"FSU faculty will be working in Indonesia over the next four summers on collaborative research with Indonesian education faculty and assisting in institutional capacity-building in education."
FSU researchers participate in Indonesian partnership
by Meredith Simpson
Florida State University's Learning Systems Institute and College of Education will receive a federal grant to help improve educational quality in the nation of Indonesia through attention to teacher training and improving the school learning environment.
FSU received the roughly $700,000 grant as part of a greater multi-million dollar project to conduct research in conjunction with three not-for-profit organizations—the Education Development Center, the Academy for Educational Development and the Research Triangle Institute—as well as two other universities, the University of Massachusetts and the University of Pittsburgh.
The grant is funded by the U.S. Agency for International Development (USAID) and is part of a five-year project through USAID that builds upon successful aspects of several recent educational initiatives in Indonesia, the world's fourth most populous country (and the most populous Muslim-majority nation). Working with the Ministries of National Education and Religious Affairs and other public- and private-sector agencies within the Southeast Asian country, the project seeks to implement a more comprehensive system of teacher development by strengthening the capacity of educators and administrators to initiate, facilitate and promote school improvement at the local level.
"The overall goal is to improve the quality of teaching and learning in Indonesian primary schools," said Michael Spector, a professor in the College of Education's department of educational psychology and learning systems who also serves as an associate director of the Learning Systems Institute. Partnerships with seven Indonesian universities in the provinces of Aceh, Banten, North Sumatra and West Java also will assist in the development and improvement of decentralized teacher education, Spector said.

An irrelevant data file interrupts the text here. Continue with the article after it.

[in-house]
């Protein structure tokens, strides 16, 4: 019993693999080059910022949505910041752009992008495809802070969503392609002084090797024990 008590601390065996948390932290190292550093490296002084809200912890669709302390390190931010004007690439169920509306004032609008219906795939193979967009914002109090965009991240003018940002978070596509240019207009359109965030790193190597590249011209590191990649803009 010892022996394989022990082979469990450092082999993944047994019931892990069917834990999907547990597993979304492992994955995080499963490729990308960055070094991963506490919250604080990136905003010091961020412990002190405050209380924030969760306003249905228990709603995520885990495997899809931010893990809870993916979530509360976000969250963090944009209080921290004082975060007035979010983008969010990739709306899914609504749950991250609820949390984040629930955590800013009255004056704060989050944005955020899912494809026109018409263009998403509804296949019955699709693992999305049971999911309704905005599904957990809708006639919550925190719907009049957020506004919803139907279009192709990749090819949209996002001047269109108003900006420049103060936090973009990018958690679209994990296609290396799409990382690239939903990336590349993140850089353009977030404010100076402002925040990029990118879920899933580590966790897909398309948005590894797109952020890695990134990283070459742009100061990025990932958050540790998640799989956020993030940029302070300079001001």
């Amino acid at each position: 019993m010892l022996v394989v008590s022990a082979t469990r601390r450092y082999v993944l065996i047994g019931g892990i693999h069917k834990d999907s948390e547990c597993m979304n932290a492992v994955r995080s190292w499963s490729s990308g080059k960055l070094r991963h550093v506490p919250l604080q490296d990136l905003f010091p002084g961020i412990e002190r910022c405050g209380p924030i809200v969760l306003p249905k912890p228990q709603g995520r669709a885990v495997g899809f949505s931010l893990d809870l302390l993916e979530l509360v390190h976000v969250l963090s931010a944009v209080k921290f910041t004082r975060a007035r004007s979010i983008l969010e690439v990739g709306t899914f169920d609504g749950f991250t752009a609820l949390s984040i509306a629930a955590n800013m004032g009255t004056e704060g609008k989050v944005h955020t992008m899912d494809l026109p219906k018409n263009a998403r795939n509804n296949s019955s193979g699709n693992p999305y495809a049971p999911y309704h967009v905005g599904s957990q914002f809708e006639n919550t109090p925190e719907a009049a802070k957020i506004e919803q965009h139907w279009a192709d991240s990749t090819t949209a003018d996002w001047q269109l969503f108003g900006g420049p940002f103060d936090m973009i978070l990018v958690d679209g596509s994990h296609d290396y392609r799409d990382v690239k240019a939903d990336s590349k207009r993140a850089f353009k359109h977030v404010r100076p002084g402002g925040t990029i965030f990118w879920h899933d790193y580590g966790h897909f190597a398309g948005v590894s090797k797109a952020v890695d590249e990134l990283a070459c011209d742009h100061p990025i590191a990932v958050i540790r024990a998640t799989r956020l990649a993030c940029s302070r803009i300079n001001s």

In addition to Spector, other FSU faculty members involved in the project are Associate Professors Jeff Milligan and King Beach and Assistant Professor Thomas Luschei, all of the department of educational leadership and policy studies. (Luschei also serves on the faculty of the Learning Systems Institute.) Milligan, Beach and Luschei all represent the Program in Sociocultural and International Development Education Studies (www.fsu.edu/~elps/sides) within their department.
The USAID grant will allow FSU to sponsor four to six Indonesian university fellows for a year of graduate study in the FSU College of Education and a two-week study visit of 12 to 14 Indonesian education faculty. In addition, the FSU team will be working in four Indonesian provinces, including Aceh, the area hardest hit by the 2004 tsunami.
"FSU faculty will be working in Indonesia over the next four summers on collaborative research with Indonesian education faculty and assisting in institutional capacity-building in education," Beach, principal investigator of the project, said.
More information on the Program in Sociocultural and International Development Education Studies and the College of Education can be found at www.fsu.edu/~elps/sides/. Additional information about the Learning Systems Institute is available at www.lsi.fsu.edu.